Mixing - How to Prepare Your Files
The producer will ask for your individual files so that they can be mixed. He may ask you to "bounce" or "render" them, but all that means is he needs you to mix each one down individually so that he can import into his project and start mixing them.
What We Need From You
Here we'll look at the correct way to render (mix down) files, followed by common mistakes to avoid (below).
Right Way To Render Files
We have coloured each channel for example purposes only.
1. All files start at bar zero and line up. Some of the files don't run to the end of the song but that is fine, these would not have had any vocals after that point anyway.
2. Each channel is logically named which is better than naming your vocals "vocal 1, vocal 2, vocal 3" and so on.
3. Backing vocals are clearly "grouped" and doubled up, which is required so that we can get a stereo balance. For example, the blue channels "BV 1a" and "BV 1b" are the same vocal part sung twice. This allows us to pan one left and one right. Note: Simply copying one vocal part doesn't work, you need to sing it two times because it's the very slight imperfections that stop it from "phasing".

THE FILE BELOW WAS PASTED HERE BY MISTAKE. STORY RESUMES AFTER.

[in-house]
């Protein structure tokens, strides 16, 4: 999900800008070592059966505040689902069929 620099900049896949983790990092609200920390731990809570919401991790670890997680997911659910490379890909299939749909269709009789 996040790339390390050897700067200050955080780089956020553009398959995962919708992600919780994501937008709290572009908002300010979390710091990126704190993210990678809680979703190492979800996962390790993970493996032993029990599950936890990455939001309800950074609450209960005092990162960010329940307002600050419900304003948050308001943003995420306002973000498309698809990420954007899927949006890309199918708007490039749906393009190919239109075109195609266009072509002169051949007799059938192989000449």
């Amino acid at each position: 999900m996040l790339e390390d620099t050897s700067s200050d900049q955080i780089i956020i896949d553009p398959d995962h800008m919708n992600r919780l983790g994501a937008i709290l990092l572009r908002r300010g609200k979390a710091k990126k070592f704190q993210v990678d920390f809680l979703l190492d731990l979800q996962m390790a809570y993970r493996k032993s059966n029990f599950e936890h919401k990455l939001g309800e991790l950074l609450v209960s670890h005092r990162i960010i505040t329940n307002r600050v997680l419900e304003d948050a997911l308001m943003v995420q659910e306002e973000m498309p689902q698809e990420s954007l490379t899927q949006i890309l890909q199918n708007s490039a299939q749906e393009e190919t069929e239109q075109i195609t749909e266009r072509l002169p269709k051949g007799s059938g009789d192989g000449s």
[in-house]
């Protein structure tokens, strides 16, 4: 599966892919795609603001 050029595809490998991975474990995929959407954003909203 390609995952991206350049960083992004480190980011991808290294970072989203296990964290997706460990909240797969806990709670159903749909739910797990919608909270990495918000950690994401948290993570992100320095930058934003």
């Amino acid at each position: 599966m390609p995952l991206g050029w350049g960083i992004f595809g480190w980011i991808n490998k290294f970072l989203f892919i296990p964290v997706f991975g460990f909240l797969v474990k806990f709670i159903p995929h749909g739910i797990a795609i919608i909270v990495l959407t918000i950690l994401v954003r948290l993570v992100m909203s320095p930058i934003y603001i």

4. Sometimes you may want a fuller sound and in this case you would want to record the same vocal part four times. You can see this in the yellow channels, they are logically named BV 3 (a/b/c/d) because it's four times the exact same vocal part.
Wrong Way To Render Files
1. Vocal 17 and vocal 19 should actually be placed somewhere in the middle of the song but they are bunched up at the beginning.
2. We don't have any idea of the vocal "relationships". For example, is vocal 18 and vocal 20 part of the same harmony? If so they should be on a single channel. For example, put all adlibs on one channel, but don't put a speaking section on the adlib channel .. keep the relationships clear!